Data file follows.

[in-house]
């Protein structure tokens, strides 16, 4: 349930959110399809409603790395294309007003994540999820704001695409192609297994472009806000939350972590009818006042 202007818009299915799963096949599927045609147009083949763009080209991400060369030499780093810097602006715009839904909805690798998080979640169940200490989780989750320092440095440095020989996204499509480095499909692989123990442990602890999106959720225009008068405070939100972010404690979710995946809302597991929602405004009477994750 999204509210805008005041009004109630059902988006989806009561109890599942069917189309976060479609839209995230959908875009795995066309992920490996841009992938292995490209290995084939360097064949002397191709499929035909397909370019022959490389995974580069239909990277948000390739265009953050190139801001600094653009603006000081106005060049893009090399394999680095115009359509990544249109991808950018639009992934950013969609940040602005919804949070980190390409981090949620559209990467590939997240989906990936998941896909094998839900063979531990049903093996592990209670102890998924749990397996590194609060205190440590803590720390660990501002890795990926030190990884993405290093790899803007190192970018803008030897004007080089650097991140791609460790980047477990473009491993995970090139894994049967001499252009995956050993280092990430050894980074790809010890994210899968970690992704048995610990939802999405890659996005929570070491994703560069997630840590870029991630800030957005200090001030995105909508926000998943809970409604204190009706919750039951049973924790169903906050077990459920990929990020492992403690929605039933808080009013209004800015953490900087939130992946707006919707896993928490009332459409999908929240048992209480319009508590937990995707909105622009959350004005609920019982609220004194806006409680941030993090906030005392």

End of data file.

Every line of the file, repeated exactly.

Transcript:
[in-house]
């Protein structure tokens, strides 16, 4: 349930959110399809409603790395294309007003994540999820704001695409192609297994472009806000939350972590009818006042 202007818009299915799963096949599927045609147009083949763009080209991400060369030499780093810097602006715009839904909805690798998080979640169940200490989780989750320092440095440095020989996204499509480095499909692989123990442990602890999106959720225009008068405070939100972010404690979710995946809302597991929602405004009477994750 999204509210805008005041009004109630059902988006989806009561109890599942069917189309976060479609839209995230959908875009795995066309992920490996841009992938292995490209290995084939360097064949002397191709499929035909397909370019022959490389995974580069239909990277948000390739265009953050190139801001600094653009603006000081106005060049893009090399394999680095115009359509990544249109991808950018639009992934950013969609940040602005919804949070980190390409981090949620559209990467590939997240989906990936998941896909094998839900063979531990049903093996592990209670102890998924749990397996590194609060205190440590803590720390660990501002890795990926030190990884993405290093790899803007190192970018803008030897004007080089650097991140791609460790980047477990473009491993995970090139894994049967001499252009995956050993280092990430050894980074790809010890994210899968970690992704048995610990939802999405890659996005929570070491994703560069997630840590870029991630800030957005200090001030995105909508926000998943809970409604204190009706919750039951049973924790169903906050077990459920990929990020492992403690929605039933808080009013209004800015953490900087939130992946707006919707896993928490009332459409999908929240048992209480319009508590937990995707909105622009959350004005609920019982609220004194806006409680941030993090906030005392």